This is one of the more important notes I've written recently, because it contains what well-placed sources tell me are the main elements of the Prime Minister's Brexit plan – which will be put to her cabinet for approval on Friday. I would characterise the kernel of what she wants as the softest possible Brexit, subject to driving only the odd coach over her self-imposed red lines, as opposed to the full coach and horses. And I will start with my habitual apology: some of what follows is arcane, technical and – yes – a bit boring. But it matters.
Let's start with the PM's putative third way on a customs arrangement with the EU, which has been billed by her Downing Street officials as an amalgam of the best bits of the two precursor plans, the New Customs Partnership (NCP) and Maximum Facilitation (Max Fac).
Last night, I described this supposed third way as largely the NCP rebranded – which prompted howls of outrage from one Downing Street official. But I stand by what I said. Because the new proposal of the PM and her officials, led on this by Olly Robbins, retains the NCP's most controversial element, namely that the UK would collect at its borders duties on imports at the rate of the European Union's common customs tariff.
The UK would, in that sense, be the EU's tax collector. And although the UK would have the right to negotiate trade agreements with third countries where tariffs could be different from the EU's or zero, companies in the UK importing from those countries would have to claim back the difference from Her Majesty's Revenue and Customs (HMRC), much in the way they currently claim or pay different VAT rates when trading with the EU.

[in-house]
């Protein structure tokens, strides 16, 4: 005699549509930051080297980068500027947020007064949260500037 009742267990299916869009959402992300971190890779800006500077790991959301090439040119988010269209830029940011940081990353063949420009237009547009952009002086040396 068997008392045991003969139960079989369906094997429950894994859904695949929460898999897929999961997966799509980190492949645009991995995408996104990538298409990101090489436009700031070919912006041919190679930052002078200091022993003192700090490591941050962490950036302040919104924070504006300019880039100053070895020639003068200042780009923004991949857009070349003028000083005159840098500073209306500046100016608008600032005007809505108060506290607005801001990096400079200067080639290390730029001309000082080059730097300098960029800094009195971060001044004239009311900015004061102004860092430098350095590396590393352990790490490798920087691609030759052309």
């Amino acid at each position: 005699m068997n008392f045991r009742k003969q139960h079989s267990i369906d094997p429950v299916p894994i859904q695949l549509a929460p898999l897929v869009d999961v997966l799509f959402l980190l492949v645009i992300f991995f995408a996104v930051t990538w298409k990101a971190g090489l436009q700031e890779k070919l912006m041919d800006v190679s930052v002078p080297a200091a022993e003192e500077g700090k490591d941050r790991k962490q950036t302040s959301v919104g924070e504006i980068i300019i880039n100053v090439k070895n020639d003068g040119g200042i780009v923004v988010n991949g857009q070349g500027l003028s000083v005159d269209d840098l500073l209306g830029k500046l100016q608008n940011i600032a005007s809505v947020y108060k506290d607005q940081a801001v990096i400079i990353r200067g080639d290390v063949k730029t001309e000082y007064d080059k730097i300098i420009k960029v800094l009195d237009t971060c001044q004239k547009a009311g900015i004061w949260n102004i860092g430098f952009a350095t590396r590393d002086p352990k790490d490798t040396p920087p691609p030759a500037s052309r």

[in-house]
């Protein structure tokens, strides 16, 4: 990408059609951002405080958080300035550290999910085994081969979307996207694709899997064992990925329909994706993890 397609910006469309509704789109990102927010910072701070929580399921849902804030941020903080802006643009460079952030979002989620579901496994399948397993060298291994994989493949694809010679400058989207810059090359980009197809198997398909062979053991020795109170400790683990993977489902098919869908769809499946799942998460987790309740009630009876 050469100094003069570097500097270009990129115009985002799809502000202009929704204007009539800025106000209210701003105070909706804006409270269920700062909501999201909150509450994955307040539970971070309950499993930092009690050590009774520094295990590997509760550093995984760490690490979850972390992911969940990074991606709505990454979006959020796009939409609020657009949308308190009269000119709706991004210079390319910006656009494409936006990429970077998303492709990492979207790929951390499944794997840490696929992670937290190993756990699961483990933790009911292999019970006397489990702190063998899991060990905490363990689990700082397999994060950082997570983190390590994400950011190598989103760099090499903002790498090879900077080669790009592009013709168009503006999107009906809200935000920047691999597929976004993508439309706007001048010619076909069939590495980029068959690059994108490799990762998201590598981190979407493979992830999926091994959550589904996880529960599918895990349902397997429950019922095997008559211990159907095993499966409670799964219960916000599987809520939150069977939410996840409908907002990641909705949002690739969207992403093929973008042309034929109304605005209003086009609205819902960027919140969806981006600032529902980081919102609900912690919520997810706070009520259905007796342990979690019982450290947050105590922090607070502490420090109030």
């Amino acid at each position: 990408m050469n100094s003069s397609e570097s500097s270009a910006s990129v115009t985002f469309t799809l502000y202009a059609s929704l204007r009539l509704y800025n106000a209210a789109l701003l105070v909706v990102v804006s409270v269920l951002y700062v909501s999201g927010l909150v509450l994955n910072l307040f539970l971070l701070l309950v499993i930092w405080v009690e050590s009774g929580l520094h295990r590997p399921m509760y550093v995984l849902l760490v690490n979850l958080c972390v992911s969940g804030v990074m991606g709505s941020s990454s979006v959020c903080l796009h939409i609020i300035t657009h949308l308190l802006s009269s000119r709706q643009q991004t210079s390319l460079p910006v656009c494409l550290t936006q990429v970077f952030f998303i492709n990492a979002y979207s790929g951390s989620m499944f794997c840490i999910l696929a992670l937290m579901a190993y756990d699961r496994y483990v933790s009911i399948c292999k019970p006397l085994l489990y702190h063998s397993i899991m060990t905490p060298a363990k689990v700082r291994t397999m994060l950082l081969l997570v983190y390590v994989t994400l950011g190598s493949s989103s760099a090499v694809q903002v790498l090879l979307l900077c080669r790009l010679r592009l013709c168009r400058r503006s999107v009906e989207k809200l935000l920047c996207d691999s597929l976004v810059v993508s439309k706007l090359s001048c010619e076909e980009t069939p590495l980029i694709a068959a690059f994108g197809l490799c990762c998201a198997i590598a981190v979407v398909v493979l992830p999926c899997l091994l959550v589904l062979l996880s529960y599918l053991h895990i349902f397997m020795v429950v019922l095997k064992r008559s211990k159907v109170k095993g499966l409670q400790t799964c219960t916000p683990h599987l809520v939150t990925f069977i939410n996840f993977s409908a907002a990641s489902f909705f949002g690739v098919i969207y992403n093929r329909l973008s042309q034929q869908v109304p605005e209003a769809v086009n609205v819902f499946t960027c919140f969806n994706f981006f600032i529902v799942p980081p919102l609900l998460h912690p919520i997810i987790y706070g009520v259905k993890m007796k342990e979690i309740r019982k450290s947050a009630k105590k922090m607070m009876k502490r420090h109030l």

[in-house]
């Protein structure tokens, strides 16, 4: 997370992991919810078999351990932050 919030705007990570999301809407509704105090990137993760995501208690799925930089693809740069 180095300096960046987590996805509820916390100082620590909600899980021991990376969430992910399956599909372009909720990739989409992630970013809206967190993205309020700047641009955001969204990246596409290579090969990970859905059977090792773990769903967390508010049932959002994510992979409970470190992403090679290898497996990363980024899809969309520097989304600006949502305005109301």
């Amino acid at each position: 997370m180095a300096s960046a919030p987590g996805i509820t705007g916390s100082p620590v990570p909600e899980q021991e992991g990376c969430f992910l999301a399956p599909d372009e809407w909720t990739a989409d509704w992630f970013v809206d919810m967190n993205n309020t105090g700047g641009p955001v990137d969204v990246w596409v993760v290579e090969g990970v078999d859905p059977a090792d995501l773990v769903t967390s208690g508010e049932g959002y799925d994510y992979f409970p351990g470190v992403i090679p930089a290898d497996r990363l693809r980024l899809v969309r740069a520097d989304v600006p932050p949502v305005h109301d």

The reason why, from a bureaucratic if not economic viewpoint, the UK would in effect remain in the EU's customs union is that there is no other way of avoiding border checks between the Republic of Ireland and Northern Ireland. Or at least that is what the PM and her officials now believe. To be clear, this would be an asymmetric agreement with the EU: Theresa May may ask EU governments to collect customs duties on behalf of the UK from companies based in their respective countries, but she knows they will respond with a decisive no, nay, never. Which may seem unfair. But actually this would only be a problem if there were an imminent prospect of a future British government wanting to impose higher tariffs than EU ones. And certainly the political climate now – outside of Trumpian America – is for lower tariffs.
Just to be clear, there will be some of Max Fac in this new synthesised customs plan: IT and camera technology employed to reduce the bureaucracy and frictions of cross-border trade. But the True Brexiters won't be wholly relaxed (ahem) by what they are likely to see as NCP by another name.
And there's more, of course. Because frictionless trade and an open border between Northern Ireland and the Republic cannot just be achieved by aligning customs collection rates. It also requires alignment of product standards, for goods and agricultural products. Or at least that is what the PM will insist on with her Cabinet colleagues. And that alignment would in effect replicate membership of the single market for goods and agri-foods. Which would see European standards and law continuing, ad infinitum, to hold sway over British manufacturing and food production – though the ultimate court of appeal in commercial disputes would, in May's and Robbins's formulation, be an extra-territorial international court, like the European Free Trade Area's EFTA court. Given that the ECJ would still have a locus below this final adjudicating tribunal, I assume the True Brexiters such as Jacob Rees-Mogg will be unamused. But maybe they would take comfort that a British parliament could always withdraw from the trading arrangement, if there were concerns that the rest of the EU was discriminating against the UK.